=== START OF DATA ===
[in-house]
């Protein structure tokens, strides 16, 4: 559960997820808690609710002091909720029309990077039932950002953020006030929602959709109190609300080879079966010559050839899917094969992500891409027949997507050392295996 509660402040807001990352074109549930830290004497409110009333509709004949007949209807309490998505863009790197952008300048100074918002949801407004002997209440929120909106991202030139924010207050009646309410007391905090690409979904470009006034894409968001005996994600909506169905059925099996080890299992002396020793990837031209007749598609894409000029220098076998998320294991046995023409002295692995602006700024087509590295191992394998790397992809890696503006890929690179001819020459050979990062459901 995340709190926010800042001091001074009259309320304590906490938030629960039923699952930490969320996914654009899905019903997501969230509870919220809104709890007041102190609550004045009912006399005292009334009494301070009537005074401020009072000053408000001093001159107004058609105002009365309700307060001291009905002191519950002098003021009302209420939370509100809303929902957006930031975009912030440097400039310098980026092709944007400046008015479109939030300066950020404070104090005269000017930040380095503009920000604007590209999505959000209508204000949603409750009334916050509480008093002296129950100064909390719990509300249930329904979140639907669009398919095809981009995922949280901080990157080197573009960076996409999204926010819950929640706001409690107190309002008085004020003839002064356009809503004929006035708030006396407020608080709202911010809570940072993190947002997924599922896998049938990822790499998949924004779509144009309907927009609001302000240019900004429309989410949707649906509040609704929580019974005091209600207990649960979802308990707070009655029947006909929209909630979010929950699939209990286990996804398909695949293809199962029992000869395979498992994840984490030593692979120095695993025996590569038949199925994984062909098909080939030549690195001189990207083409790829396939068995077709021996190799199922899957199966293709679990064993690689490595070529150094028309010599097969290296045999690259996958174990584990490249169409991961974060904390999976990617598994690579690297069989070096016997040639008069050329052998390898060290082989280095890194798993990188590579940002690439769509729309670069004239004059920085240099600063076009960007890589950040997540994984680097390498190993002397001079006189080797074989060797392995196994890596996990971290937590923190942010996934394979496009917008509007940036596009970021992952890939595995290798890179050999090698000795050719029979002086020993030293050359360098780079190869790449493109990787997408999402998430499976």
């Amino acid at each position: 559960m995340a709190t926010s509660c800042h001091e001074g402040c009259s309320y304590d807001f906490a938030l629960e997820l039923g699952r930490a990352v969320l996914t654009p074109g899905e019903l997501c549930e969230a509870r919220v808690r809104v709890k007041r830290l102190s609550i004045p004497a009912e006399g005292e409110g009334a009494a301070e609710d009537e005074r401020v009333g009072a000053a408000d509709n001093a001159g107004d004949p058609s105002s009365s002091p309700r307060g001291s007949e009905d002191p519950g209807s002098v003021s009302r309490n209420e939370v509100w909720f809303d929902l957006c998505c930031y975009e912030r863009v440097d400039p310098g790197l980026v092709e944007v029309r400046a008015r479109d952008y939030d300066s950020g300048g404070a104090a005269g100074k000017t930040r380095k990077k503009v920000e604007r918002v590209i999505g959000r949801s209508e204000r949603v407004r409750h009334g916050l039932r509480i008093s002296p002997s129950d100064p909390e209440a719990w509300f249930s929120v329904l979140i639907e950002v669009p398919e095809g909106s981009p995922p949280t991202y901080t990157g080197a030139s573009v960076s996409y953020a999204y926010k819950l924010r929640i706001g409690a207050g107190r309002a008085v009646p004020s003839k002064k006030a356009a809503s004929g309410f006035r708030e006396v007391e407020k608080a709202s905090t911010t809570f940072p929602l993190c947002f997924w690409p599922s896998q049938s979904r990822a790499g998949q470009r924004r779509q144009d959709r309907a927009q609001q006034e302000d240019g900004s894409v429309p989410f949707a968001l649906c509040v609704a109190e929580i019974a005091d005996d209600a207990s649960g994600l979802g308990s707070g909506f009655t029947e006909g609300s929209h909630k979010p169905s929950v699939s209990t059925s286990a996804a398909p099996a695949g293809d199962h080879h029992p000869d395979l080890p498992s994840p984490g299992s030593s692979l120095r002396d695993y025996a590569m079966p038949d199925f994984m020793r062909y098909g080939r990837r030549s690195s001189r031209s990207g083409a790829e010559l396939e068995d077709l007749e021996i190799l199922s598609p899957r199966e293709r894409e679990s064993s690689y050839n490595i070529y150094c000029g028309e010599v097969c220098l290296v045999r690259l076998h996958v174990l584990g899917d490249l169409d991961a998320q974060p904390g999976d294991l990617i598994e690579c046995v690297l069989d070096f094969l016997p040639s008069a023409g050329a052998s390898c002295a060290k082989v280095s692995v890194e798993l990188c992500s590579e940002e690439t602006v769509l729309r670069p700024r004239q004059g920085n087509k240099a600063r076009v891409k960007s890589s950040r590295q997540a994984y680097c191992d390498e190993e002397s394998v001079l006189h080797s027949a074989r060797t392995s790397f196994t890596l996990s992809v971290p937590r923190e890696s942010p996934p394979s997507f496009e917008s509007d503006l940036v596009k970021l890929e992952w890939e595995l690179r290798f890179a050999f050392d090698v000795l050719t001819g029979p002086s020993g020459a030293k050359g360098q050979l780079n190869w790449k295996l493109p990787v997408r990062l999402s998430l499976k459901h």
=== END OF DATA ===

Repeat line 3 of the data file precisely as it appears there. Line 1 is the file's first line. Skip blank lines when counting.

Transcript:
């Amino acid at each position: 559960m995340a709190t926010s509660c800042h001091e001074g402040c009259s309320y304590d807001f906490a938030l629960e997820l039923g699952r930490a990352v969320l996914t654009p074109g899905e019903l997501c549930e969230a509870r919220v808690r809104v709890k007041r830290l102190s609550i004045p004497a009912e006399g005292e409110g009334a009494a301070e609710d009537e005074r401020v009333g009072a000053a408000d509709n001093a001159g107004d004949p058609s105002s009365s002091p309700r307060g001291s007949e009905d002191p519950g209807s002098v003021s009302r309490n209420e939370v509100w909720f809303d929902l957006c998505c930031y975009e912030r863009v440097d400039p310098g790197l980026v092709e944007v029309r400046a008015r479109d952008y939030d300066s950020g300048g404070a104090a005269g100074k000017t930040r380095k990077k503009v920000e604007r918002v590209i999505g959000r949801s209508e204000r949603v407004r409750h009334g916050l039932r509480i008093s002296p002997s129950d100064p909390e209440a719990w509300f249930s929120v329904l979140i639907e950002v669009p398919e095809g909106s981009p995922p949280t991202y901080t990157g080197a030139s573009v960076s996409y953020a999204y926010k819950l924010r929640i706001g409690a207050g107190r309002a008085v009646p004020s003839k002064k006030a356009a809503s004929g309410f006035r708030e006396v007391e407020k608080a709202s905090t911010t809570f940072p929602l993190c947002f997924w690409p599922s896998q049938s979904r990822a790499g998949q470009r924004r779509q144009d959709r309907a927009q609001q006034e302000d240019g900004s894409v429309p989410f949707a968001l649906c509040v609704a109190e929580i019974a005091d005996d209600a207990s649960g994600l979802g308990s707070g909506f009655t029947e006909g609300s929209h909630k979010p169905s929950v699939s209990t059925s286990a996804a398909p099996a695949g293809d199962h080879h029992p000869d395979l080890p498992s994840p984490g299992s030593s692979l120095r002396d695993y025996a590569m079966p038949d199925f994984m020793r062909y098909g080939r990837r030549s690195s001189r031209s990207g083409a790829e010559l396939e068995d077709l007749e021996i190799l199922s598609p899957r199966e293709r894409e679990s064993s690689y050839n490595i070529y150094c000029g028309e010599v097969c220098l290296v045999r690259l076998h996958v174990l584990g899917d490249l169409d991961a998320q974060p904390g999976d294991l990617i598994e690579c046995v690297l069989d070096f094969l016997p040639s008069a023409g050329a052998s390898c002295a060290k082989v280095s692995v890194e798993l990188c992500s590579e940002e690439t602006v769509l729309r670069p700024r004239q004059g920085n087509k240099a600063r076009v891409k960007s890589s950040r590295q997540a994984y680097c191992d390498e190993e002397s394998v001079l006189h080797s027949a074989r060797t392995s790397f196994t890596l996990s992809v971290p937590r923190e890696s942010p996934p394979s997507f496009e917008s509007d503006l940036v596009k970021l890929e992952w890939e595995l690179r290798f890179a050999f050392d090698v000795l050719t001819g029979p002086s020993g020459a030293k050359g360098q050979l780079n190869w790449k295996l493109p990787v997408r990062l999402s998430l499976k459901h």